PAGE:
5 Magic Words to Reduce Stress
Words reduce stress
When talking about stress management, I don’t offer magic beans, magic pills, or magic wands. If you follow any of my writings, you know I’m not about the superficial Band-Aids and coping methods that make our lives and situations seem better for the moment. It’s about finding long-term, permanent solutions that build us up from the inside out while reducing the number of stressors we carry on our proverbial plates. Here we talk about 5 magic words that help reduce stress.
Replace Language that Limits Outcomes
Because stress can be such a heavyweight, we have a tendency to overlook the simple solutions or wave them off as too trivial. When it comes to stress management, just the opposite is true. Getting back to basics and leveraging fundamentals is the key to reducing stress. The way to get started is by using five magic words to help reduce stress. (I didn’t say I don’t use any magic.)
Too often our language is filled with words that keep us stuck, thinking small, and tucked securely in our own little box. When this happens, our stress response is triggered because our brain senses danger: “There’s no way out. I’m trapped.” It’s almost like a psychological version of being a caged animal, and we are fighting to get out. The more choices, options, and outcomes we see in a given situation, the less our stress response is triggered.
Replace language that limits your outcomes with the word “and.” Words such as “either/or,” “but,” “however,” and “this/that” are the kind of words that keep you small, stuck, and stressed.
When you use “and,” things become unlimited. “I want to take my practice to the next level and stress less.” With “and” you can create win-win-win situations. Sometimes it takes a bit longer; “and” the results are worth it.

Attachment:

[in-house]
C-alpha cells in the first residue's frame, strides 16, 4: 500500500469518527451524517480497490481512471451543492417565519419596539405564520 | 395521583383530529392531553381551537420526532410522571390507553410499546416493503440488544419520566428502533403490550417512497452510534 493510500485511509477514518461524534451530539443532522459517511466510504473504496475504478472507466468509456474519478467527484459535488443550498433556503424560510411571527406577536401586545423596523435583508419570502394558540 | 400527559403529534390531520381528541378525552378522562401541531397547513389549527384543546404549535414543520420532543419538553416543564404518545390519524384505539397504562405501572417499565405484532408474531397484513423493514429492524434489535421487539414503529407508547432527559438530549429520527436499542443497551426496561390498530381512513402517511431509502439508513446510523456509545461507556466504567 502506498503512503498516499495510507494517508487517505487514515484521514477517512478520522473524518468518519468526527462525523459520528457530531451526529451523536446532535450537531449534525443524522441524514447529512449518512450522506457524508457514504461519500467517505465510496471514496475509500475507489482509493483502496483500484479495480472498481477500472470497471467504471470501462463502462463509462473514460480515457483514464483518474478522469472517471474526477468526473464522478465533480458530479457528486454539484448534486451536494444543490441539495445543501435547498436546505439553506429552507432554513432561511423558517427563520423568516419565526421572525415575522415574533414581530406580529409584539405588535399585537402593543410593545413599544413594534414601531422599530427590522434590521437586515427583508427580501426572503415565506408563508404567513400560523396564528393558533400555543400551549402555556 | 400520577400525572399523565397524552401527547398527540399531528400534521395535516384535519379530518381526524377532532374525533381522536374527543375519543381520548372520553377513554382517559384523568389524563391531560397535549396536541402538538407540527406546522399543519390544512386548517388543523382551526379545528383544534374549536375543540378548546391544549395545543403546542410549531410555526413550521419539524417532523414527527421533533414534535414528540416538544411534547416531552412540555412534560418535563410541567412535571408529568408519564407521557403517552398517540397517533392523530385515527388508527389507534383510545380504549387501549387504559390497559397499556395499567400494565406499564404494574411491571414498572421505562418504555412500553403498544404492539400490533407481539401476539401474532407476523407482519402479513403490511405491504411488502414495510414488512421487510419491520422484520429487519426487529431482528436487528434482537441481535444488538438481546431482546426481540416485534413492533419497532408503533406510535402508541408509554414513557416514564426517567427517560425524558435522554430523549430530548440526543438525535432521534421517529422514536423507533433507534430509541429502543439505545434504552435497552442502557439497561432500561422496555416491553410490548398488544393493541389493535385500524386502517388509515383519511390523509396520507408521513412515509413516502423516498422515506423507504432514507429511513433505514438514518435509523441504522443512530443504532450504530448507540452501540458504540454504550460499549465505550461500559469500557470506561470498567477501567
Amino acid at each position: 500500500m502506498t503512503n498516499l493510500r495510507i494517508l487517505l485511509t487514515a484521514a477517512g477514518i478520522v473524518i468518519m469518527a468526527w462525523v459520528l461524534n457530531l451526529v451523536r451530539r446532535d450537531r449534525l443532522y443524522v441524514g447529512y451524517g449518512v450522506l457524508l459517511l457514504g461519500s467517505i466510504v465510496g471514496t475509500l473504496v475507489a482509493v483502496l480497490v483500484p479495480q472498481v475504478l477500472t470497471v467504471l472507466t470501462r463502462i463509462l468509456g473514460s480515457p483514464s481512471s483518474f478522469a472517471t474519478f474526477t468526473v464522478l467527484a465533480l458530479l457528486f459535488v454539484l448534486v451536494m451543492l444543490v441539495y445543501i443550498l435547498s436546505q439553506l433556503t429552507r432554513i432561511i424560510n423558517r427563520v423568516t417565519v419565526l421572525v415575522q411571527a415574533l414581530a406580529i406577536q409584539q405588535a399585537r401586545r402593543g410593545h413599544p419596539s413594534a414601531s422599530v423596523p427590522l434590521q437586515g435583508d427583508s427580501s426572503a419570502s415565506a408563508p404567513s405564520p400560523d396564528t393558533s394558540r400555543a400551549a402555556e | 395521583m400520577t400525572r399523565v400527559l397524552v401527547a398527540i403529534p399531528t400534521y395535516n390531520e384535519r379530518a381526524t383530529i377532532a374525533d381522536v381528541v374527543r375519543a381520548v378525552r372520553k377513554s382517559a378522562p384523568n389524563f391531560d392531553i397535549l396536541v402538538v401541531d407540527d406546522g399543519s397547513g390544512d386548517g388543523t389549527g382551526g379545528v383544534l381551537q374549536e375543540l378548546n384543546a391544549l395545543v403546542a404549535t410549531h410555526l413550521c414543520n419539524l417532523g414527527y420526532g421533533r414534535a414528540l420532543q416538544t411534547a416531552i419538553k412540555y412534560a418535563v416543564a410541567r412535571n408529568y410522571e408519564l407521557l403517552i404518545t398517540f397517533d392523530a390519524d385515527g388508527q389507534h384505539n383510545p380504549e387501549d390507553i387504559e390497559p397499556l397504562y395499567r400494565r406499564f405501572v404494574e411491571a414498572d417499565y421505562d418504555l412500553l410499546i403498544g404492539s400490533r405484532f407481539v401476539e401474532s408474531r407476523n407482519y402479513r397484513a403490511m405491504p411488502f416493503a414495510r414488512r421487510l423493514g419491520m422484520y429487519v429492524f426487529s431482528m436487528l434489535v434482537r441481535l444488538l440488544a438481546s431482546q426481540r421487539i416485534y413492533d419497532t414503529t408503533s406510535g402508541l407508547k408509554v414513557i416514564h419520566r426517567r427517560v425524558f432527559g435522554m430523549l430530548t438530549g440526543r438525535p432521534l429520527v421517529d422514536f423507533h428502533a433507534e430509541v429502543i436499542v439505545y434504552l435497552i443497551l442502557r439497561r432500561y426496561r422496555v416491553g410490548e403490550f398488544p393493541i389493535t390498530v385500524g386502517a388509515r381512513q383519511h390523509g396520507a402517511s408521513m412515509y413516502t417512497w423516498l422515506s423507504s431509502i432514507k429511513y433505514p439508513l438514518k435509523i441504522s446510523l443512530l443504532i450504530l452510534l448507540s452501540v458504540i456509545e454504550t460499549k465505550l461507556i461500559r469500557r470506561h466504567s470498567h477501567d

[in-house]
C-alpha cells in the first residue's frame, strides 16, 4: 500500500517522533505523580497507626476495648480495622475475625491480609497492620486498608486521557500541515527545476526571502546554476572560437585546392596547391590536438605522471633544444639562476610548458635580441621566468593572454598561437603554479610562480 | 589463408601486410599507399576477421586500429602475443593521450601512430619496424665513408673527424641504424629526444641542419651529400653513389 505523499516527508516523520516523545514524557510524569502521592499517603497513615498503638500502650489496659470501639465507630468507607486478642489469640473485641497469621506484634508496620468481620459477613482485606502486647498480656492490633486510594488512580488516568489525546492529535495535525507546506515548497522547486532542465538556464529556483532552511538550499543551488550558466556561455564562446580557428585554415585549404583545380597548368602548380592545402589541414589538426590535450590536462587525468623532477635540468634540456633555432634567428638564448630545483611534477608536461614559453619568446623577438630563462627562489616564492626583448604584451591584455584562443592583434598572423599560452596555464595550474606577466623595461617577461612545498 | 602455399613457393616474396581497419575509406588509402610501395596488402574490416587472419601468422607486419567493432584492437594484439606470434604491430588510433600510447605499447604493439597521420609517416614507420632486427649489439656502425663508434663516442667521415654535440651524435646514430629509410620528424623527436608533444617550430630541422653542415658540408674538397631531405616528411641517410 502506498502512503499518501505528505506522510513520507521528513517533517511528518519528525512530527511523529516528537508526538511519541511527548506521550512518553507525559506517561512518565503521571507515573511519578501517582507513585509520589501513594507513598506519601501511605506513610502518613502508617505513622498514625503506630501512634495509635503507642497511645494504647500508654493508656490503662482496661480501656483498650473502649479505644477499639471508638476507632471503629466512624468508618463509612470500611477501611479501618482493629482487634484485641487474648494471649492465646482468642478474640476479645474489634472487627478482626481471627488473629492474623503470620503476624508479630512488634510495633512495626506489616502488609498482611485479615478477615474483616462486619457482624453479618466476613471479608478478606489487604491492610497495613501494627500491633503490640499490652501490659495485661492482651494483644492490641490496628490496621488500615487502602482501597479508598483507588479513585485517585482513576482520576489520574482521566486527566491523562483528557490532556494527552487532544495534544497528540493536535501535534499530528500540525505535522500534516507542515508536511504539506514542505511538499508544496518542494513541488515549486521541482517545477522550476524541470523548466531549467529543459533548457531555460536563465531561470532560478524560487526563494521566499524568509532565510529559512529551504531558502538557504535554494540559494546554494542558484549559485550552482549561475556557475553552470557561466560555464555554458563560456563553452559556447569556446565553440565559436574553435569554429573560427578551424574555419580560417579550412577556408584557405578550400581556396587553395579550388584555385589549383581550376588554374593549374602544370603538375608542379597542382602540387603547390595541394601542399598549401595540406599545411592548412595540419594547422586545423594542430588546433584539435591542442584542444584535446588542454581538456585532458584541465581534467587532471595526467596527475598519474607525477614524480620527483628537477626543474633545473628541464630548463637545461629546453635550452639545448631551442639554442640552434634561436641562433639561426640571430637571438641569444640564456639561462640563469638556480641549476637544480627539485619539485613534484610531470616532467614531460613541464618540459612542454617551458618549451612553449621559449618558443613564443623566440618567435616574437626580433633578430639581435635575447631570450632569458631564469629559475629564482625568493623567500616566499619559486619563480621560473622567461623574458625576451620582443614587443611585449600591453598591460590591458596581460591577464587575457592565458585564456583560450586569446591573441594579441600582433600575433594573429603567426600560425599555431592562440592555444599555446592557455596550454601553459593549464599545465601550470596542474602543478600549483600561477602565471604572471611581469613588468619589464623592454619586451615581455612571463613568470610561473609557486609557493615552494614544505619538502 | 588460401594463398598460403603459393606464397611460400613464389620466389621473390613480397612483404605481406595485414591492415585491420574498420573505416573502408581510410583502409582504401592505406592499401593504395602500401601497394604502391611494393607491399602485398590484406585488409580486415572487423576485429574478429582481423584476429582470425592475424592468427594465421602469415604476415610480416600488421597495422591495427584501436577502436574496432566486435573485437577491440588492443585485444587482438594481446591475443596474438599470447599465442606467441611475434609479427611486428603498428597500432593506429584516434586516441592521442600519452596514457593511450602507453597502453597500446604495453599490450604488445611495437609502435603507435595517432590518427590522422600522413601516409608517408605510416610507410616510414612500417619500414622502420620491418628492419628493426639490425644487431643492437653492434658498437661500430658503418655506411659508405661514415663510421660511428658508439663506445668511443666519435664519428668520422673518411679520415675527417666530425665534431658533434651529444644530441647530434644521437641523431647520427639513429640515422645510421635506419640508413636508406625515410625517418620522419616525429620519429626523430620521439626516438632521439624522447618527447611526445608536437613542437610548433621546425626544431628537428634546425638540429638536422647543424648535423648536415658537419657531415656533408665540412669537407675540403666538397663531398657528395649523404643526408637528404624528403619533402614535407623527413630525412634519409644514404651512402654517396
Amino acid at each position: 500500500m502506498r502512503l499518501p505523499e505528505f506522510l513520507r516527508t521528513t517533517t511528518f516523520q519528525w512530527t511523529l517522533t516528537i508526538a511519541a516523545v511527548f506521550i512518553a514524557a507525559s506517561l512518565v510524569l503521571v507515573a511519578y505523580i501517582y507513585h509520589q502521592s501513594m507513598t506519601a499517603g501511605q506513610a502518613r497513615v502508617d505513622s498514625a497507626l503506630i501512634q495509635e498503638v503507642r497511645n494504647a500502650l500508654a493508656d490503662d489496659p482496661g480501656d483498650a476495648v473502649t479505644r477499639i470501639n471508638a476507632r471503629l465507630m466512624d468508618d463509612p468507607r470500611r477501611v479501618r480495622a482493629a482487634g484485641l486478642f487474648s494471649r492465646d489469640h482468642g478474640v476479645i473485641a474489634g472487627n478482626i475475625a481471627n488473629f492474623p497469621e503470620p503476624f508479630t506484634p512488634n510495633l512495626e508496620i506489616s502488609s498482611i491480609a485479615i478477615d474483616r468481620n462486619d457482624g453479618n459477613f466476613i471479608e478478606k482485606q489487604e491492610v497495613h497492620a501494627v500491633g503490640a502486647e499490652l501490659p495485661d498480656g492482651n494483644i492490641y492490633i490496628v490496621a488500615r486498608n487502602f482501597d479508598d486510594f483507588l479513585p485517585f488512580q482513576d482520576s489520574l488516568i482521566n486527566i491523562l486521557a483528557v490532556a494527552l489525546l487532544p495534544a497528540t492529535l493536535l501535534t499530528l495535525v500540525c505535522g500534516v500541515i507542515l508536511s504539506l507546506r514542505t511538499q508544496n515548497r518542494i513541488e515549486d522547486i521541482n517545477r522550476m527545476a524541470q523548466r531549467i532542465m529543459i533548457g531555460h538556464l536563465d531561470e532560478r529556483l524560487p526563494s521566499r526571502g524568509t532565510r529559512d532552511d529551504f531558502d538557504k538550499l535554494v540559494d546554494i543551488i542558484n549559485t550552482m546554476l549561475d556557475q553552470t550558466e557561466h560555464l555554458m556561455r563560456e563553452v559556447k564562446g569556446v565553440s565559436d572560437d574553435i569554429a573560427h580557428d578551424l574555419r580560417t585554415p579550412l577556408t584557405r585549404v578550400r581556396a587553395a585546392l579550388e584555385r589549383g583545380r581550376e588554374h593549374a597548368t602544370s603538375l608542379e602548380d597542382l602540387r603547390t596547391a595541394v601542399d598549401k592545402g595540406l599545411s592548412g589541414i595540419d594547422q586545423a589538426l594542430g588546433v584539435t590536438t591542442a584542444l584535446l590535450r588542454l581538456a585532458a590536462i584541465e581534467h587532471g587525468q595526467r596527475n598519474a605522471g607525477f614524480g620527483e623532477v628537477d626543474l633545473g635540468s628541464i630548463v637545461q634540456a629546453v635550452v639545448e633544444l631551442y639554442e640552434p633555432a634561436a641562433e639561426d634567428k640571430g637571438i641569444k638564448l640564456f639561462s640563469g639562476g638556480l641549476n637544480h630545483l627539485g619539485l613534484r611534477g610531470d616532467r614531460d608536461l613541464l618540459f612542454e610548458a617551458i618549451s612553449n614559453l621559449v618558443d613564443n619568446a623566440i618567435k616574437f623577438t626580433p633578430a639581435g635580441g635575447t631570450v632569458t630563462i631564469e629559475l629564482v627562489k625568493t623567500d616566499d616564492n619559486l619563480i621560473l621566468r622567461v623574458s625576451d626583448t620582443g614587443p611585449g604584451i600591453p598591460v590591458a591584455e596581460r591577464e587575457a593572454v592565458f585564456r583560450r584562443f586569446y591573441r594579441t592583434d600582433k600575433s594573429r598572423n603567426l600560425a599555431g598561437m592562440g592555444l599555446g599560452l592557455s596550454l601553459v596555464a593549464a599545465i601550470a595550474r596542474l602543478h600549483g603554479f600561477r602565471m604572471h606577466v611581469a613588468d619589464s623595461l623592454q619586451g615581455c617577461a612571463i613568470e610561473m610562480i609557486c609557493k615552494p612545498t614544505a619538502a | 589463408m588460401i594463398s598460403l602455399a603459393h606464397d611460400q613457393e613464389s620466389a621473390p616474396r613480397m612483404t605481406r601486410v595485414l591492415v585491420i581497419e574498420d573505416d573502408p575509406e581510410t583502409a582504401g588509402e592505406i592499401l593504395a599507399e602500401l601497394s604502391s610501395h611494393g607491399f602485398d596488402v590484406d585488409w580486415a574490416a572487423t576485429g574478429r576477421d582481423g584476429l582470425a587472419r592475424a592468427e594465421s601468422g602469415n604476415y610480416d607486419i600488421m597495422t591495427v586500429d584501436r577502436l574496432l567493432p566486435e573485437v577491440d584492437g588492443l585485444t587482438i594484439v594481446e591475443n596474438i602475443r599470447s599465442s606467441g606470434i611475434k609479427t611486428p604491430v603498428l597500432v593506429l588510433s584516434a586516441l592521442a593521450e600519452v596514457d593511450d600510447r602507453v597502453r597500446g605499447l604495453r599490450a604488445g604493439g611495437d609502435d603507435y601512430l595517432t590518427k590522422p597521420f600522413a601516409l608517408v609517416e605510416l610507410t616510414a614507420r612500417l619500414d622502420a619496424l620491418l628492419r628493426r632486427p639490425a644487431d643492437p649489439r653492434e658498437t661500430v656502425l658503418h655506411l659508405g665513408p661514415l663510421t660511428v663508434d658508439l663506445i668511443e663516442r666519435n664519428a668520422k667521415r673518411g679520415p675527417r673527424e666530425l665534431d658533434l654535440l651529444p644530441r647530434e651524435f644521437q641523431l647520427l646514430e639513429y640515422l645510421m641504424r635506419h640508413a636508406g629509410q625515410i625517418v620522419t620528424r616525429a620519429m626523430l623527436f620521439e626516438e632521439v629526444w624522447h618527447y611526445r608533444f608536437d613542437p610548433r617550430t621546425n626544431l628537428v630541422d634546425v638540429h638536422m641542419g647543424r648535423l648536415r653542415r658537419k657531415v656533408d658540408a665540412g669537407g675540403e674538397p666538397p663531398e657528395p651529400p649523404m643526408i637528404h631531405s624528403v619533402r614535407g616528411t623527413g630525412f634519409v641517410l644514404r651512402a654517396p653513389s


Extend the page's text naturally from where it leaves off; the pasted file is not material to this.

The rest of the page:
Finish this sentence: “I am _____ .” How you complete this simple sentence is powerful. It tells you so much about what you need to know regarding your current situation and how you are moving forward or staying stuck.
“The more choices, options, and outcomes we see in a given situation, the less our stress response is triggered.”
To increase the amount of positivity you feel, you must first start with increasing the amount of positivity you think. It’s common for people to forget that it’s actually our brain that creates the biological impulses we interpret as feelings. Our thoughts don’t come with the intense responses our feelings do. To feel joy, passion, happiness, desire, and experience less stress, it starts with what we tell ourselves.
Go back to that sentence, “I am _____,” and add the word “enough.” That’s it. One single word that offers grace. “I am enough.”
When you start to believe it, you’ll discover all the amazing new things you’re willing to try, do, accomplish, and risk. When you believe you are good enough, it’s magical.
The brain has safeguards for us we don’t even realize are put into place and probably wouldn’t choose if we had some awareness of them. When we set goals and don’t achieve them, the majority of us feel so disheartened, disappointed, guilty, and stressed that our brain discourages us from doing that ever again. It’s why many of us find goal setting so daunting and avoid setting ourselves up for failure.
“Yet” is a word that gives us hope. A word that when used regularly gives us the positive energy to keep going. It gives us permission to take even the smallest of baby steps.
Change is hard, and we feel as if we have only two options:
- Keep going and deal with the pain and hardship.
- Give up.
Yet, there is a third option, and that is to change our level of expectation of the journey. Instead of thinking we should lose 10 pounds in a month, give yourself a year. If you are in a relationship that is struggling, say you haven’t worked it out, yet. Your business isn’t collecting what you dreamed it would, yet. You haven’t figured it out, yet.
“Yet” is a simple word with incredible power. The power of hope, wishfulness, and dreams.
In part 2 of this series, Jen will cover the other magic words “more” and “maybe,” along with specific ideas to help you implement these words and concepts in your practice and your life. We hope these words reduce your stress!
This post appeared in the March 2015 of Dr. Bicuspid
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